Returning now to FIG. 2, the pulse width count W controlling the programmable pulse-width generator 34 is generated by the microprocessor 38. The microprocessor 38 may receive from the user's computer a dot size command, specifying a different dot size to be printed (block 66 of FIG. 5). The microprocessor 38 may scale the dot size command to fit within the parameters (such as dot size range) of the particular cartridge 18 and to fit the parameters of the pulse width generator circuit 34, in accordance with well-known principles in the art (block 68). In any case, the microprocessor 38 responds to the received dot size command by sending a corresponding pulse width count W to the pulse width generator 34 (block 70). This completes one cartridge control cycle of the microprocessor 38, and the entire process is repeated again with updated inputs.
A principal advantage of the invention is that it provides two-dimensional movement control of the ink drop rate to maintain a given printing density. In its preferred embodiments, it does this without requiring any analog feedback control loops. By relying instead upon a representation in a read-only memory of the 3-dimensional relationship between ink droplet rate, angle of travel and printing density, the system is more accurate, versatile and responsive.
A related advantage of the invention is that both the microprocessor 38 and the read-only memory 40 are required for other conventional tasks in such plotters and therefore represent no additional hardware costs.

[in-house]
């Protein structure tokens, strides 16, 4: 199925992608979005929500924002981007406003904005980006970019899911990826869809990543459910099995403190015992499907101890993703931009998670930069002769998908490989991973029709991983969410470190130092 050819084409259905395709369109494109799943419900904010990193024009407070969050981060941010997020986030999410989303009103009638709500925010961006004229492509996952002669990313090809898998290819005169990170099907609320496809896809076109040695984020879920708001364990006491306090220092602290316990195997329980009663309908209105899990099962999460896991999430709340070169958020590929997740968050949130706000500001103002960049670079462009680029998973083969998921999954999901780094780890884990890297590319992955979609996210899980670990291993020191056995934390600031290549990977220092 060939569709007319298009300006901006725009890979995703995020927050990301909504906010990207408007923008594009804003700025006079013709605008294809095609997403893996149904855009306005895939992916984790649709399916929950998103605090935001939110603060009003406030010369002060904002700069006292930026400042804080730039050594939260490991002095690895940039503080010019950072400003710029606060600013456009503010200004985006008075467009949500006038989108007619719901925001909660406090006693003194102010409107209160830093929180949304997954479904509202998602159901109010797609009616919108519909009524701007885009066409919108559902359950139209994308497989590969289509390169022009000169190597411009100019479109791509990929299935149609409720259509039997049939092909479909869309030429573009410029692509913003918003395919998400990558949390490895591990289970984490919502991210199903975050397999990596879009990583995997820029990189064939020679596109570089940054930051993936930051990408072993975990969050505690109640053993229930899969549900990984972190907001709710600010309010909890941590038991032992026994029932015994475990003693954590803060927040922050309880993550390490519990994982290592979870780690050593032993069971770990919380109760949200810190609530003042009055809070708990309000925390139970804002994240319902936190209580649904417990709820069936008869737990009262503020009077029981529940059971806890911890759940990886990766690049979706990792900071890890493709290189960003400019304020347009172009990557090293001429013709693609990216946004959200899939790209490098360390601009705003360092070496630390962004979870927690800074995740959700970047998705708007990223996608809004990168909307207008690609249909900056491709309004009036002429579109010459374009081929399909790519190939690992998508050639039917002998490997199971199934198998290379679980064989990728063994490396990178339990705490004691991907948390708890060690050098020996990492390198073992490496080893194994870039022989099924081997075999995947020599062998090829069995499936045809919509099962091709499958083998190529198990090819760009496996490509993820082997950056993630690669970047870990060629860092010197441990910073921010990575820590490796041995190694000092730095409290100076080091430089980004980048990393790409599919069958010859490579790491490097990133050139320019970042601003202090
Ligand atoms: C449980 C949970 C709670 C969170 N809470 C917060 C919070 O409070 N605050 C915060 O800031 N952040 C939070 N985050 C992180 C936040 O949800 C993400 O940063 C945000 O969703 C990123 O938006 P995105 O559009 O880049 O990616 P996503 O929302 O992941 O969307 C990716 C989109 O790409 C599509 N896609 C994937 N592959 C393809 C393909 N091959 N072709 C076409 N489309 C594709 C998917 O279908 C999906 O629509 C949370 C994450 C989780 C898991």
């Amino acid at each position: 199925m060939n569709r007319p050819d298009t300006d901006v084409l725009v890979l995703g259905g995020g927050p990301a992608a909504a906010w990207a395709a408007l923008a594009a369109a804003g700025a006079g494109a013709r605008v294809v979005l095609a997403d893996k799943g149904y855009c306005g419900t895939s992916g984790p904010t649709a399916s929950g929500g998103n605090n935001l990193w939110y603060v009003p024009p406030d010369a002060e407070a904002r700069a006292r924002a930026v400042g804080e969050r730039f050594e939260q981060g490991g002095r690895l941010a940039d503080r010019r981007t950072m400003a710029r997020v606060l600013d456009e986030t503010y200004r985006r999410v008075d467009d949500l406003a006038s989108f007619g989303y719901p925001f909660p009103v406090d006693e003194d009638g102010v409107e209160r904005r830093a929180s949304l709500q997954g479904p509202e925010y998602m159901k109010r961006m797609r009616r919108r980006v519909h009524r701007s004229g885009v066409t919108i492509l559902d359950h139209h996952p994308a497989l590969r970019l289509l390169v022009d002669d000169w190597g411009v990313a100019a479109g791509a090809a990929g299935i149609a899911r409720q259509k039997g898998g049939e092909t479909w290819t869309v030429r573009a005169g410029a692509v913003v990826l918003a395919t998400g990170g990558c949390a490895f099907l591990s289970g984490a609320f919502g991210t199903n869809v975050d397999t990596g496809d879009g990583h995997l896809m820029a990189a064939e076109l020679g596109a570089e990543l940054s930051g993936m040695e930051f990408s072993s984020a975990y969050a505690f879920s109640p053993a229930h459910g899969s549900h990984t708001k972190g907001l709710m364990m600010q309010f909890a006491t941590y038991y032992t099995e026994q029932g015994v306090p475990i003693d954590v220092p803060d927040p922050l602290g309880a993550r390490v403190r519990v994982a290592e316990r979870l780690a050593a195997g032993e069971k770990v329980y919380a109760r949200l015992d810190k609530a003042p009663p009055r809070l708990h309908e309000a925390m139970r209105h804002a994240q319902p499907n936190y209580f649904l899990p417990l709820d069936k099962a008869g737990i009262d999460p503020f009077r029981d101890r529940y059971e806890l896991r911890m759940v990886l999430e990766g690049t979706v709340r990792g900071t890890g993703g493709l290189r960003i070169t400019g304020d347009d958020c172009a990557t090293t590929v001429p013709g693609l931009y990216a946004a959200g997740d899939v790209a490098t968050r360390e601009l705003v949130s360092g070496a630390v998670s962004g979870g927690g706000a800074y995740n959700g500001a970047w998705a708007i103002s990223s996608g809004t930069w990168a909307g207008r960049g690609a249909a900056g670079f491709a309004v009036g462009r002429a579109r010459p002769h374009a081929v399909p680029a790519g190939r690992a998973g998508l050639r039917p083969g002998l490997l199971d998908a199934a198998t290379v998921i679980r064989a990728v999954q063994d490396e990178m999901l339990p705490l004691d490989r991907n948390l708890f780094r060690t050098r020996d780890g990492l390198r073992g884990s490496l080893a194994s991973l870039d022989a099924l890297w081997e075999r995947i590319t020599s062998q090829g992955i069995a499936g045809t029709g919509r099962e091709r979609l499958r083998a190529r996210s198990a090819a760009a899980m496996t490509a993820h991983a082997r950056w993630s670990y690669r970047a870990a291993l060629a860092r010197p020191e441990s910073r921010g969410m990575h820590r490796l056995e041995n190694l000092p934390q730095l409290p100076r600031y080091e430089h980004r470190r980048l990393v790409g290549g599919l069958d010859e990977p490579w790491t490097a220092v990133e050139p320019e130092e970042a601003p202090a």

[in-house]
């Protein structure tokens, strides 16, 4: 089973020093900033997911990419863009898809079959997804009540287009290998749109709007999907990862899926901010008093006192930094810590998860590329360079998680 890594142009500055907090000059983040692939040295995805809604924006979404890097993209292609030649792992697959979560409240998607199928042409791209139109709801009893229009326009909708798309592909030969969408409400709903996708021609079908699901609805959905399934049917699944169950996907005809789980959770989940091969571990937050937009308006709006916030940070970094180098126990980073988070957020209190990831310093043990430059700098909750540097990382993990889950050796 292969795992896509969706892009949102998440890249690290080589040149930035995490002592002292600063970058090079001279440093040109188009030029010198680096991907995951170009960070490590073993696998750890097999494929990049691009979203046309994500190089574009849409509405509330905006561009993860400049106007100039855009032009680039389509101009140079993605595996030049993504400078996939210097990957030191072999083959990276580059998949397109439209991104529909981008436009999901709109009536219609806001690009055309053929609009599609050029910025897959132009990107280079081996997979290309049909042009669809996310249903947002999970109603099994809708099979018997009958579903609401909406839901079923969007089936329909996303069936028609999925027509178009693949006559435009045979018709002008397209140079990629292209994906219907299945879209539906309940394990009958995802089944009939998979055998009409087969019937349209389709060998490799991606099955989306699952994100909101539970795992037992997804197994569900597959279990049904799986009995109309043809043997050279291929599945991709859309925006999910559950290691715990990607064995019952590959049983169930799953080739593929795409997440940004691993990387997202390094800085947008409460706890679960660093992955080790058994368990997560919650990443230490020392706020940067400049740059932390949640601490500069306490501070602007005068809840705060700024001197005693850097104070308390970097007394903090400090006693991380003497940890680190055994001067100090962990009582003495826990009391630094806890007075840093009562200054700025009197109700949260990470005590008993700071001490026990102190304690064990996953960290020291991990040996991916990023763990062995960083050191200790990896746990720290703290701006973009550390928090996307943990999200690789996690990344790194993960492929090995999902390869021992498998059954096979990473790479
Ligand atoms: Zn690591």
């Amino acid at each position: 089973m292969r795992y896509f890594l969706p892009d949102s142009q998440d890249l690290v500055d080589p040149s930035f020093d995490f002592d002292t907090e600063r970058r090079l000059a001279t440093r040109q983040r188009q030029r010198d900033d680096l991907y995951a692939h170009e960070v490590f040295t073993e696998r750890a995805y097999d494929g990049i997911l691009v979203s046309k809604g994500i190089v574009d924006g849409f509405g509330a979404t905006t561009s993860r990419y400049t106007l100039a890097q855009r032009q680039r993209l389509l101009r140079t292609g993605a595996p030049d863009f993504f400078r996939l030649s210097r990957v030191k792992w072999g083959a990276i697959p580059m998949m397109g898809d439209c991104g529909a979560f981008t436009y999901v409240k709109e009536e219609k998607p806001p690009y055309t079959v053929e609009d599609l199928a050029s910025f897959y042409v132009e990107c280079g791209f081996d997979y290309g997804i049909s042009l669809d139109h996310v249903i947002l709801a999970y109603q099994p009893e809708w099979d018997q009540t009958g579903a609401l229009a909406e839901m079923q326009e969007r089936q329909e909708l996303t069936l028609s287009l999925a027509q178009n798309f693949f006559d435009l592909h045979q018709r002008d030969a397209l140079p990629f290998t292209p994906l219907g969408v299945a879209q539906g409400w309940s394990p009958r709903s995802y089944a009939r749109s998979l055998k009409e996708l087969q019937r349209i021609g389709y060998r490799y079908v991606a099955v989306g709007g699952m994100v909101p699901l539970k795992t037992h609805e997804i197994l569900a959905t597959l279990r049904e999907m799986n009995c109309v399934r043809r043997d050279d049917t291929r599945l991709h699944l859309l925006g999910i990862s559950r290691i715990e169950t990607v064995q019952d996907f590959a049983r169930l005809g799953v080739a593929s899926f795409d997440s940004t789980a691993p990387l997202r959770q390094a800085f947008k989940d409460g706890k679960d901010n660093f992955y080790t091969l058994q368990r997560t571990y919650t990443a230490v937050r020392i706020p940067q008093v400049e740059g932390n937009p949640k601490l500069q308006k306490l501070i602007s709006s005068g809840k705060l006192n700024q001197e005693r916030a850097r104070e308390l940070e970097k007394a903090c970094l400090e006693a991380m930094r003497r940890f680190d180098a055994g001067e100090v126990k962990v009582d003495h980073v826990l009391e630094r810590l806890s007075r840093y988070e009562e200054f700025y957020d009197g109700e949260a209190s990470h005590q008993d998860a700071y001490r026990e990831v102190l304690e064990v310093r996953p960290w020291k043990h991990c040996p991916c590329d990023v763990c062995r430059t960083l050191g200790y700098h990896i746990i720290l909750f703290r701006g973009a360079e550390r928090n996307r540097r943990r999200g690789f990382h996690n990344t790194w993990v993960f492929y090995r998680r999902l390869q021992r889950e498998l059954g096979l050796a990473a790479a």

Still another advantage of the invention is that the printer can change printing density once each microprocessor control cycle, which, together with the ability to vary dot size upon command once each control cycle, makes it sufficiently versatile to accommodate special effects at slow cartridge velocities, such as half-tones and gray scale variations.
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|U.S. Classification||346/29, 347/14, 358/1.3, 347/37, 346/2, 347/2, 347/6, 346/139.00R|
|International Classification||G01D9/40, G01D15/18|
|Cooperative Classification||G01D15/18, G01D9/40|
|European Classification||G01D9/40, G01D15/18|
|20 Mar 1991||AS||Assignment|
Owner name: CALCOMP INC., 2411 W. LA PALMA AVE., ANAHEIM, CA
Free format text: ASSIGNMENT OF ASSIGNORS INTEREST.;ASSIGNORS:SPINAR, BRIAN L.;LENGYEL, SANDOR I.;REEL/FRAME:005653/0139
Effective date: 19901005
|20 Sep 1995||FPAY||Fee payment|
Year of fee payment: 4
|25 Jan 2000||REMI||Maintenance fee reminder mailed|
|2 Jul 2000||LAPS||Lapse for failure to pay maintenance fees|